In 1833, the Select Committee for Public Walks was introduced so that 'the provision of parks would lead to a better use of Sundays and the replacement of the debasing pleasures.' Music was seen as an important moral influence and 'musical cultivation … the safest and surest method of popular culture'. The introduction of the bandstand became significant in the reforming potential of public parks.
However, the move from the bull baiting of 'Merrie England' to the ordered recreation provided by bandstands has never been fully comprehended. Music in public spaces, and the history and heritage of the bandstand has largely been ignored. Yet in their heyday, there were over 1,500 bandstands in Britain, in public parks, on piers and seaside promenades. Some venues such as the Arboretum in Lincoln attracted crowds of over 10,000, whilst London's parks attracted more modest numbers at regular weekday and weekend concerts up until the beginning of the Second World War.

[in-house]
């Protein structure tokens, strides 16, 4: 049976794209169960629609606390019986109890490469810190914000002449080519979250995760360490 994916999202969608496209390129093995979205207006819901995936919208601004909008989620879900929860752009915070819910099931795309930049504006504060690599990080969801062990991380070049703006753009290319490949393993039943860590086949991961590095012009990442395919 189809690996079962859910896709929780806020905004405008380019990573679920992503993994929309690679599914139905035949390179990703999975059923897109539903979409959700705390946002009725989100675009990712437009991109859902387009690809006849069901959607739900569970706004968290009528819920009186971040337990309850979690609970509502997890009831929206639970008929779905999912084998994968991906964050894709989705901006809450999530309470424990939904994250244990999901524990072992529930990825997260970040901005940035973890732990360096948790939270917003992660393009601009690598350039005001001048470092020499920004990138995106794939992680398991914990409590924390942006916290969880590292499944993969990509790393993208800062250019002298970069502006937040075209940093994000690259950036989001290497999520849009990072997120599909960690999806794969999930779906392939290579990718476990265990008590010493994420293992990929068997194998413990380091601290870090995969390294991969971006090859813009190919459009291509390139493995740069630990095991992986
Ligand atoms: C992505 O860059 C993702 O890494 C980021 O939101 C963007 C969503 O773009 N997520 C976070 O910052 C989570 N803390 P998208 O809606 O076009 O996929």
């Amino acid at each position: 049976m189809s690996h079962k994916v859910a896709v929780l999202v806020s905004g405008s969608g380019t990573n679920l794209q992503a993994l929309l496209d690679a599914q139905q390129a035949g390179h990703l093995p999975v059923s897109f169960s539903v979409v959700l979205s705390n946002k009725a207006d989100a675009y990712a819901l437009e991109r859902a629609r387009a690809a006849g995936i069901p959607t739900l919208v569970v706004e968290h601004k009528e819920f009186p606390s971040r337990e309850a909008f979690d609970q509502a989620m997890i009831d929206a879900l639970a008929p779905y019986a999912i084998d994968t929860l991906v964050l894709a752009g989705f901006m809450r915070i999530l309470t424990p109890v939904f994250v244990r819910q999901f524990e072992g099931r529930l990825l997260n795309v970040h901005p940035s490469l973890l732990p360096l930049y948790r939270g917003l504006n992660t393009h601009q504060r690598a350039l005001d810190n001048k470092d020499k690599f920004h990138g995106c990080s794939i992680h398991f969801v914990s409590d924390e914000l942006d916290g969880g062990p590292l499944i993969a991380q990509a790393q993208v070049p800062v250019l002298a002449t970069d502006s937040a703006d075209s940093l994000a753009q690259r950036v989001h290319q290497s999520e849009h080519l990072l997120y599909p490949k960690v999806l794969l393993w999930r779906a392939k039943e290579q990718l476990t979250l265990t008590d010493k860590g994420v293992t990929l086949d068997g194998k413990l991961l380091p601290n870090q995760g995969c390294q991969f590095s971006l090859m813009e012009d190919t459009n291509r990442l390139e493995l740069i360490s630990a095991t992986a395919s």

This beautifully illustrated book tells the story of these pavilions made for music, discusses the music played within them, their design and manufacture and their worldwide influence. The book describes the bandstand's evolution from 'orchestras' in the early Pleasure Gardens, through the reforming Victorian period, to the post Second World War decline and their subsequent revival in the late 1990s.
- Early leisure to rational recreation
- Rational recreation: pleasure gardens to public parks
- Brass in concert
- The art and architecture of the bandstand
- Decline and revival of bandstands
- The future of bandstands?
Bandstands image gallery
Please click on the gallery images to enlarge.
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